Roar: Where did the idea come from and what did it take to run the program?

Carol: Command is not new. We saw very promising research in this area in the 1960s and 1970s, but they never succeeded for a number of reasons. Training and professional training in teacher training have never prepared people for a team environment. When I looked at our students coming out of our teacher training programs, I realized that none of these future teachers, no matter how well trained, can be the “right” teacher for all children at any time. What we ask educators to do, how we prepare them and how educators enter the profession and move throughout their careers – all this is not in line with what we need to do in schools for students. By adding a team model to teacher training programs, people are better prepared for classes. So, in the fall of 2018, Arizona State University began training teachers by bringing our residents together in teams in two school districts. We learned that it is necessary to create teams of teachers without leaving work, as well as teams of candidate teachers. It is important to do both at the same time to prepare teacher candidates in ways that really fit the working conditions.

Roar: How does New Education Workforce work with school districts?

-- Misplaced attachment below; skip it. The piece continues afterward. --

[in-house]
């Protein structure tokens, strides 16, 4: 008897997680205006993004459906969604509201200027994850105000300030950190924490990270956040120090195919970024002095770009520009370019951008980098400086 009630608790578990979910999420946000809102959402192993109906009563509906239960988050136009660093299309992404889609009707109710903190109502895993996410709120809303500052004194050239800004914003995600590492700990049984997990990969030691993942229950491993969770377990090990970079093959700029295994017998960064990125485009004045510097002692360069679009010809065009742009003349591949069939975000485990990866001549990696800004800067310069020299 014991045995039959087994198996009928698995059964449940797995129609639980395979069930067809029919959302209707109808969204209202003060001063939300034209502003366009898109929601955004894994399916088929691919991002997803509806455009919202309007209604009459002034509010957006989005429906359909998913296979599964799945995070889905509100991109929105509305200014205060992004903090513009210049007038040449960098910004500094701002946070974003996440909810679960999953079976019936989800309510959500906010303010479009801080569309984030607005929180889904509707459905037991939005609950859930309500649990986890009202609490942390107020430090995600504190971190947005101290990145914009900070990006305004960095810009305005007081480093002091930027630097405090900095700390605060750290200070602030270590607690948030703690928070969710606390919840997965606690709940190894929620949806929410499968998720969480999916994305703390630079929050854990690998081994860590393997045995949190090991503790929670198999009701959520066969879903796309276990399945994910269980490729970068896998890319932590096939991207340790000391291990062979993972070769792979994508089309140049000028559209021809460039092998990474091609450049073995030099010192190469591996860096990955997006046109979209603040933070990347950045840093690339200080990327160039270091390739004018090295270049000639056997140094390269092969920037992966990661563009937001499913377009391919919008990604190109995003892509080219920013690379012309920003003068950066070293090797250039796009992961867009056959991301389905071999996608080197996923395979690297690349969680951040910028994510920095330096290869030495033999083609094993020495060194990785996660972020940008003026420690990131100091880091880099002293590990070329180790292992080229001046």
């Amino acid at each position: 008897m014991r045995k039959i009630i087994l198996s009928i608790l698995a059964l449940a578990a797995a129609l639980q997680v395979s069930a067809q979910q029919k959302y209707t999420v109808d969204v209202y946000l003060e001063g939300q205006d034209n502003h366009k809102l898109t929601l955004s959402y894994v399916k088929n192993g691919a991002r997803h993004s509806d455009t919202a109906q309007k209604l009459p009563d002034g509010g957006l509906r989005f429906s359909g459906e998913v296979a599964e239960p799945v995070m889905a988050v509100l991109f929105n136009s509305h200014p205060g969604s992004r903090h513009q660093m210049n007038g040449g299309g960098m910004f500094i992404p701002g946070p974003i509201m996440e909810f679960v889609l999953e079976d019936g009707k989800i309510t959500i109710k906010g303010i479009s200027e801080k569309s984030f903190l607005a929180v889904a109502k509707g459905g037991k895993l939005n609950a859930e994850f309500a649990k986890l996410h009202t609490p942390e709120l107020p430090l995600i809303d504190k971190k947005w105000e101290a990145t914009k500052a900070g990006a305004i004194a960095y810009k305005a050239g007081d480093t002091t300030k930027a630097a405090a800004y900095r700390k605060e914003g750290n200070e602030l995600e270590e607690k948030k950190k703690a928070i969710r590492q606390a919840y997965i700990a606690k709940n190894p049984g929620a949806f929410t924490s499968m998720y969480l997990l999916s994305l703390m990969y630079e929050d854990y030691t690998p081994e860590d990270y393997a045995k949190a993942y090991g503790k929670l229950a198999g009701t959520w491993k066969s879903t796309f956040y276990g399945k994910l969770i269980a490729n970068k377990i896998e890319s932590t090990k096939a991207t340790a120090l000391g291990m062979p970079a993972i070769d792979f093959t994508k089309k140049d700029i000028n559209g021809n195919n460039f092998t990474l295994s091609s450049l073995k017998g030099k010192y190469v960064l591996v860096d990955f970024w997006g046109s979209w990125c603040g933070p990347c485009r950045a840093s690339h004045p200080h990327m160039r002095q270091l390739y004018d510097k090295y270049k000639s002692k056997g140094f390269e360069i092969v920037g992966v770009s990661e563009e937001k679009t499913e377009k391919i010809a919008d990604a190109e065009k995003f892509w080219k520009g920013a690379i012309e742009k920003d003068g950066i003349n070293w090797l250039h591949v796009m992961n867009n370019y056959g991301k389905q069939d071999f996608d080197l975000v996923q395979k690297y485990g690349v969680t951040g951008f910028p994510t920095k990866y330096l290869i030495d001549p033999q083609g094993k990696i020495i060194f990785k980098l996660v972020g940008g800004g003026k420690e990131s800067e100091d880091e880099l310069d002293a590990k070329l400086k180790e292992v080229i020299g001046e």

Carol: We are working with districts to create new types of educational roles, improve the skills of some current educators and prepare others to enter schools in a year or two. The new roles vary from school to school, within schools and probably from semester to semester. For example, these roles may include leading teachers who organize and deploy a team of educators; “Digital learning facilitators” who control the use of technology; student success coaches who support the socio-emotional needs of students; or specific content experts coming from local businesses, nonprofits, labs, etc. To improve people’s skills for these new roles, whether they are current teachers or willing, we need to free our content from three credit hours and make it much more accessible. For example, the University of Arizona is creating a platform of community educators on which we present educational content to non-professional audiences in 20-minute segments that can be combined into larger packages of multiple courses of relevant content. The goal is to provide schools with the materials needed to train and attract public teachers. These are people who, if necessary, can join teams and leave them.